Bob Gregorski September 1, 2007
Poor Man’s Tarpon

“Fish on!” I shouted to fishing partner Frank
McDonald. “Look at it break water like a small tarpon.” The 17-inch silvery colored fish leaped several more times out of the water before I landed it. During the next two hours we released at least 25 shad measuring up to 18 inches.

We were fly casting for bass, blues or shad in the Niantic River while standing in McDonald’s “Green Fishing Machine” (GFM). It was about dusk and the tide was moving pods of bait fish from Niantic Bay into the river. A good time to connect with fish. It wasn’t long after we launched the GFM that we spotted fish breaking on the surface. Hickory shad were actively feeding, but the bass and blues weren’t. The “little tarpon” saved us from being “skunked” that evening.

Last week I gave an introduction to fishing for hickory shad. Here’s more biological and angling information about this exciting game fish.

They are lots of fun to catch, particularly when bass and blues are not in the area you are fishing. Many anglers fish Catch & Release for hickories. Some anglers target hickory shad for sport or to use them as bait for large stripers. I’ve caught hickories that members of several age classes; they ranged from 10” to 17” however, most were 12”-15” long and weighed 1.0 to 1.5 pounds. The Connecticut record weighed 3.25 pounds. These “mini, tarpon-like fish” hit and fight hard, breaking water many times. Anglers loose some shad due to them having tender mouths which do not hold a hook well.

Here’s a brief description of the shad. Alosa mediocris: Bluish-green above; sides whitish-silver; dark spot at the shoulder; bottom lip protrudes beyond upper lip. Note: The lips are even for
American shad. Like all members of the herring family, they spawn in freshwater and live mostly in
saltwater. Range from Nova Scotia to northern Florida. Adults weigh up to 3 pounds. They are a


Poor Man’s Tarpon Continued

good food value, but are bony and difficult to fillet.

They are available in Connecticut waters from mid-April through early December. My logbook shows the earliest and latest catches to be April 14 and December 7.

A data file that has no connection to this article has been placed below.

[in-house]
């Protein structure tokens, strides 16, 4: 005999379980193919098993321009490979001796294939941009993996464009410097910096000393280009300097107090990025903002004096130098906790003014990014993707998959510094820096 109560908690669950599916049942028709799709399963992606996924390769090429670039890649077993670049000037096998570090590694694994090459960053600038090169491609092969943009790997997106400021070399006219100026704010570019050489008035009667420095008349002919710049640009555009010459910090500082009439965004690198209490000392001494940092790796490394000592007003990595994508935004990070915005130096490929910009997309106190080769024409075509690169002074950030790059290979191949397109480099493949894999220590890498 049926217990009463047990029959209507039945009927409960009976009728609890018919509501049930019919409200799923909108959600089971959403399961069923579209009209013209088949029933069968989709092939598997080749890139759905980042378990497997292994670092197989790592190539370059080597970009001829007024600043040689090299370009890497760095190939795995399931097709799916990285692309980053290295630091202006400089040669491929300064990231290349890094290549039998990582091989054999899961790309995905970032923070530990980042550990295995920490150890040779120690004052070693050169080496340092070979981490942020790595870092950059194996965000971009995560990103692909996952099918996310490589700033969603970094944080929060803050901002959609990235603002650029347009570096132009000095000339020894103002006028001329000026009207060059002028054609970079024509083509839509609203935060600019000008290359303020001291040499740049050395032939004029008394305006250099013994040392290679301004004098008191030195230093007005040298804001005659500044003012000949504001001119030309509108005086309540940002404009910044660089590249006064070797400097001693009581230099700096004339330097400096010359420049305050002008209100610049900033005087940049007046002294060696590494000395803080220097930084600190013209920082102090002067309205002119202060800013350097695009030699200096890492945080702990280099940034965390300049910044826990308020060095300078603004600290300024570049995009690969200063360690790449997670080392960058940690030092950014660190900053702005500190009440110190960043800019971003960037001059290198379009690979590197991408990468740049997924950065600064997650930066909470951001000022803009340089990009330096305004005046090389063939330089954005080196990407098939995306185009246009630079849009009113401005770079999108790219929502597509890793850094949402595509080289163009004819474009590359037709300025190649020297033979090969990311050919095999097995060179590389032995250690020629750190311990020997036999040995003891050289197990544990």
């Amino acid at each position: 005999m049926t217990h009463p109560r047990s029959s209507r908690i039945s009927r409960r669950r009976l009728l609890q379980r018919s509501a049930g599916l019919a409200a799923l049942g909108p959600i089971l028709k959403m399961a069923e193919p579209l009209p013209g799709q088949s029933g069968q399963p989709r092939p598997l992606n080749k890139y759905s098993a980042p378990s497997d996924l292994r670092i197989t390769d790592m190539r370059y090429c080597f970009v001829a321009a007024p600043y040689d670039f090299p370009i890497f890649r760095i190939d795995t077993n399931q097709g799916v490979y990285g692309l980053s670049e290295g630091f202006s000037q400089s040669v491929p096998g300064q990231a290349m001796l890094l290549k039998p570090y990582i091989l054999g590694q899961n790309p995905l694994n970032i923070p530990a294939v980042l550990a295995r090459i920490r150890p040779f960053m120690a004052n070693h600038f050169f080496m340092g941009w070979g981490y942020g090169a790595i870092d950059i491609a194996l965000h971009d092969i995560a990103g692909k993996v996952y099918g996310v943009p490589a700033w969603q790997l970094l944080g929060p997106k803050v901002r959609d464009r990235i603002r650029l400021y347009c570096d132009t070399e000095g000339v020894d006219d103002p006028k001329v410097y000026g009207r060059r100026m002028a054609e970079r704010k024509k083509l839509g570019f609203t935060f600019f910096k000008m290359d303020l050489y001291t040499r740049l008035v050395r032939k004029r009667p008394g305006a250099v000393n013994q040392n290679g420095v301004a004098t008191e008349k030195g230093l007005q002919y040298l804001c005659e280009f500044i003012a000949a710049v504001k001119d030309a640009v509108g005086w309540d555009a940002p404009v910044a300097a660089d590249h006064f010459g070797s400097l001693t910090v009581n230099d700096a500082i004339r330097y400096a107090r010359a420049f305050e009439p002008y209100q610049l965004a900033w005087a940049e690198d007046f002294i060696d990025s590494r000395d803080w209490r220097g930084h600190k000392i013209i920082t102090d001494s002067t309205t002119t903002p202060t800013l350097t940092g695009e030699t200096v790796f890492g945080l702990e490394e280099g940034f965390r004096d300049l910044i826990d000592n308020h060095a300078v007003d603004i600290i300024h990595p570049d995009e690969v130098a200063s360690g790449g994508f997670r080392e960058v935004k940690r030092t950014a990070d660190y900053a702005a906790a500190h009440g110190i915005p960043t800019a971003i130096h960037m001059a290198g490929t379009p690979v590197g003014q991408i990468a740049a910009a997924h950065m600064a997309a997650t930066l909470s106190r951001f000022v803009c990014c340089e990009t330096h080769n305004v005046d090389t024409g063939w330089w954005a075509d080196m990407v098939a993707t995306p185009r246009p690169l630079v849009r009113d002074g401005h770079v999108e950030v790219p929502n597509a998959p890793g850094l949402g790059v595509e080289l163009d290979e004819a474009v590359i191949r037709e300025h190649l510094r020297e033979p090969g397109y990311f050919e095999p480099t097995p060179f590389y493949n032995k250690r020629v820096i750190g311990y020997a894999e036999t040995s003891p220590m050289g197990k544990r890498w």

Use light spin or fly tackle. Spinning line 4 or 6 pound test with willow leaf with split shot up ahead or small jig head (1/8-1/16 ounce) with plastic curly tails or bucktail jigs will catch lots of shad. Fly rodders use 5 wt. to 7 wt. outfits, 6-pound tippets and small bucktails or streamers. White and chartreuse are favorable colors. Many anglers use freshwater outfits when fishing for hickory shad. Remember to wash all fishing gear with warm soapy freshwater after each saltwater excursion.

Technique; In waters that are moving, cast directly across and let the lure or fly drift or use a slow retrieve. In quiet water, cast and retrieve fast in warm water and more slowly in colder water.

Taking youngsters fishing for hickory shad is a lot more exciting for them than fishing for snapper blues. Both species fight hard, but the shad are much larger and do aerial displays, which every one likes to see, and the larger ones will make your reel drag sing.

Locations: Schools of hickory shad have been caught in the lower sections of the Connecticut, Mystic, Niantic, Lieutenant, Black Hall, Back, Pawcatuck, Saugatuck, Hammonaset, Mianus and Housatonic Rivers and various beaches, bays and estuaries. In Rhode Island, have been present in the larger salt ponds and their breach ways (Ninnigret, Quonny, Weekapaug and Point Judith), Narrow River and areas in Narragansett Bay.


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